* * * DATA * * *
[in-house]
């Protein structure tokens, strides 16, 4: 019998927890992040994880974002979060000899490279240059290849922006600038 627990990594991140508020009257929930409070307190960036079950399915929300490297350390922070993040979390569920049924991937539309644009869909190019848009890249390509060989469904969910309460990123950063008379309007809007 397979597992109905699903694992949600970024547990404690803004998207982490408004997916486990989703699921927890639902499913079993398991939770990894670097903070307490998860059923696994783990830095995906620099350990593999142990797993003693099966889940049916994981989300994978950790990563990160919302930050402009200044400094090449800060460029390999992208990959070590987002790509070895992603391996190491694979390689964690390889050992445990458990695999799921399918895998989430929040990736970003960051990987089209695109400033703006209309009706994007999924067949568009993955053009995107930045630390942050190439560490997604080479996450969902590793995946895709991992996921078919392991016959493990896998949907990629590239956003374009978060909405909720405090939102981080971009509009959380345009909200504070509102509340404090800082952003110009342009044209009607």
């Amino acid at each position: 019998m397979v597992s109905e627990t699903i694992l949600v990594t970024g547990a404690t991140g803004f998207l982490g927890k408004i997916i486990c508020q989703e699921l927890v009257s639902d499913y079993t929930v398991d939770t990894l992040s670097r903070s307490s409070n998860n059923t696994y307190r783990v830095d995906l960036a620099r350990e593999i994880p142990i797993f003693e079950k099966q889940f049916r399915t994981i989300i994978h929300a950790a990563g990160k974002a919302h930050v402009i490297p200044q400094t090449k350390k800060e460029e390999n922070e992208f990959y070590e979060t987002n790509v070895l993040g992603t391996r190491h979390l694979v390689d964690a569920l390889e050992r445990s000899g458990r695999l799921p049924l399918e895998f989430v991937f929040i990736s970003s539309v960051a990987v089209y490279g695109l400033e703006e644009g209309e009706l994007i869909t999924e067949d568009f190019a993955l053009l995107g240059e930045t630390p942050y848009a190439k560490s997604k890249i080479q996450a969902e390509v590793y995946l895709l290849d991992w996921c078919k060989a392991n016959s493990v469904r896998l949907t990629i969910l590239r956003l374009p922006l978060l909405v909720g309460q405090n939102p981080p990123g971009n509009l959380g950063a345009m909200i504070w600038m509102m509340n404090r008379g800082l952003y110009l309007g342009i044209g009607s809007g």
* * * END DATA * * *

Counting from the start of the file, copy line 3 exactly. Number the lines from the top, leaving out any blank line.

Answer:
């Amino acid at each position: 019998m397979v597992s109905e627990t699903i694992l949600v990594t970024g547990a404690t991140g803004f998207l982490g927890k408004i997916i486990c508020q989703e699921l927890v009257s639902d499913y079993t929930v398991d939770t990894l992040s670097r903070s307490s409070n998860n059923t696994y307190r783990v830095d995906l960036a620099r350990e593999i994880p142990i797993f003693e079950k099966q889940f049916r399915t994981i989300i994978h929300a950790a990563g990160k974002a919302h930050v402009i490297p200044q400094t090449k350390k800060e460029e390999n922070e992208f990959y070590e979060t987002n790509v070895l993040g992603t391996r190491h979390l694979v390689d964690a569920l390889e050992r445990s000899g458990r695999l799921p049924l399918e895998f989430v991937f929040i990736s970003s539309v960051a990987v089209y490279g695109l400033e703006e644009g209309e009706l994007i869909t999924e067949d568009f190019a993955l053009l995107g240059e930045t630390p942050y848009a190439k560490s997604k890249i080479q996450a969902e390509v590793y995946l895709l290849d991992w996921c078919k060989a392991n016959s493990v469904r896998l949907t990629i969910l590239r956003l374009p922006l978060l909405v909720g309460q405090n939102p981080p990123g971009n509009l959380g950063a345009m909200i504070w600038m509102m509340n404090r008379g800082l952003y110009l309007g342009i044209g009607s809007g």